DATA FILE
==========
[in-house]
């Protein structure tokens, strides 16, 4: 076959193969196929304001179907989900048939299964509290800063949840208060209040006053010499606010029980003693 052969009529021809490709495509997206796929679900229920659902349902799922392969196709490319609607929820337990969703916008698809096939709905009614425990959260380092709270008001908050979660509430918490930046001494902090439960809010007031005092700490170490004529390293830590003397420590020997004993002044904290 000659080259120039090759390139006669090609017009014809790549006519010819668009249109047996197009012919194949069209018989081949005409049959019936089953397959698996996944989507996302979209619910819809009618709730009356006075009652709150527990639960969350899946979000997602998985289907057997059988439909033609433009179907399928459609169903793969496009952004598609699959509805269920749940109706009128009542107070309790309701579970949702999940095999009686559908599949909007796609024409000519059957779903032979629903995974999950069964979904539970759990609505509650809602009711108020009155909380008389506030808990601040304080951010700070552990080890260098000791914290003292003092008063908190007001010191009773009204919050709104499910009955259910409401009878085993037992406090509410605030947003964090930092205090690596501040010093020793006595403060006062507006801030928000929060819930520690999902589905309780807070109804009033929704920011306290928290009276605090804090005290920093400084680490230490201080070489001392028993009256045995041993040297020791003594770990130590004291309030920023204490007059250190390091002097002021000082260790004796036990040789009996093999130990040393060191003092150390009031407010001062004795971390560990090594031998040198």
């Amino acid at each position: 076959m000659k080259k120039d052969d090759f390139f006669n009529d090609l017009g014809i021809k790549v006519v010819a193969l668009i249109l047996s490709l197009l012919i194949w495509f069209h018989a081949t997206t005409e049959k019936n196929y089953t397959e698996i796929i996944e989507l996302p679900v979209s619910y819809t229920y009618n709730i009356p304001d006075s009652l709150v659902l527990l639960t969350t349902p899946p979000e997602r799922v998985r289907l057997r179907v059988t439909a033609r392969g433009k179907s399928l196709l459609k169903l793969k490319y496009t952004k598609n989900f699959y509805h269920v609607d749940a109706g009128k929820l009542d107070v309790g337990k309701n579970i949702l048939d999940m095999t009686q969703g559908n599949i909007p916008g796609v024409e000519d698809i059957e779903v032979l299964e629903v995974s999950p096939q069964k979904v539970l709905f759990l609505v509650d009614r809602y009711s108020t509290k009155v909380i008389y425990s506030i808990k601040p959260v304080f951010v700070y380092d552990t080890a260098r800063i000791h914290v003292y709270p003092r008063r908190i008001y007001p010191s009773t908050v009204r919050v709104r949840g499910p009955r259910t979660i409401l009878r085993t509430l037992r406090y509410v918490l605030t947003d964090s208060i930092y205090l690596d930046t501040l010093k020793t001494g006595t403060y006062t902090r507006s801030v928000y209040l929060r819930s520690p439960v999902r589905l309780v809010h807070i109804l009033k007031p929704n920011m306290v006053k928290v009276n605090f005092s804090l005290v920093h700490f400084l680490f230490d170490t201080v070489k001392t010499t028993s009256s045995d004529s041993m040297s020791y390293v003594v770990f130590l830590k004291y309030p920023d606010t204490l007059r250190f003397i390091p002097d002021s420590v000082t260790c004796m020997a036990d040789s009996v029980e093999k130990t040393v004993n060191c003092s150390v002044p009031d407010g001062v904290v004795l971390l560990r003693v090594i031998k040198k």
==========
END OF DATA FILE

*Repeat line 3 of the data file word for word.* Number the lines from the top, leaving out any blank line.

């Amino acid at each position: 076959m000659k080259k120039d052969d090759f390139f006669n009529d090609l017009g014809i021809k790549v006519v010819a193969l668009i249109l047996s490709l197009l012919i194949w495509f069209h018989a081949t997206t005409e049959k019936n196929y089953t397959e698996i796929i996944e989507l996302p679900v979209s619910y819809t229920y009618n709730i009356p304001d006075s009652l709150v659902l527990l639960t969350t349902p899946p979000e997602r799922v998985r289907l057997r179907v059988t439909a033609r392969g433009k179907s399928l196709l459609k169903l793969k490319y496009t952004k598609n989900f699959y509805h269920v609607d749940a109706g009128k929820l009542d107070v309790g337990k309701n579970i949702l048939d999940m095999t009686q969703g559908n599949i909007p916008g796609v024409e000519d698809i059957e779903v032979l299964e629903v995974s999950p096939q069964k979904v539970l709905f759990l609505v509650d009614r809602y009711s108020t509290k009155v909380i008389y425990s506030i808990k601040p959260v304080f951010v700070y380092d552990t080890a260098r800063i000791h914290v003292y709270p003092r008063r908190i008001y007001p010191s009773t908050v009204r919050v709104r949840g499910p009955r259910t979660i409401l009878r085993t509430l037992r406090y509410v918490l605030t947003d964090s208060i930092y205090l690596d930046t501040l010093k020793t001494g006595t403060y006062t902090r507006s801030v928000y209040l929060r819930s520690p439960v999902r589905l309780v809010h807070i109804l009033k007031p929704n920011m306290v006053k928290v009276n605090f005092s804090l005290v920093h700490f400084l680490f230490d170490t201080v070489k001392t010499t028993s009256s045995d004529s041993m040297s020791y390293v003594v770990f130590l830590k004291y309030p920023d606010t204490l007059r250190f003397i390091p002097d002021s420590v000082t260790c004796m020997a036990d040789s009996v029980e093999k130990t040393v004993n060191c003092s150390v002044p009031d407010g001062v904290v004795l971390l560990r003693v090594i031998k040198k």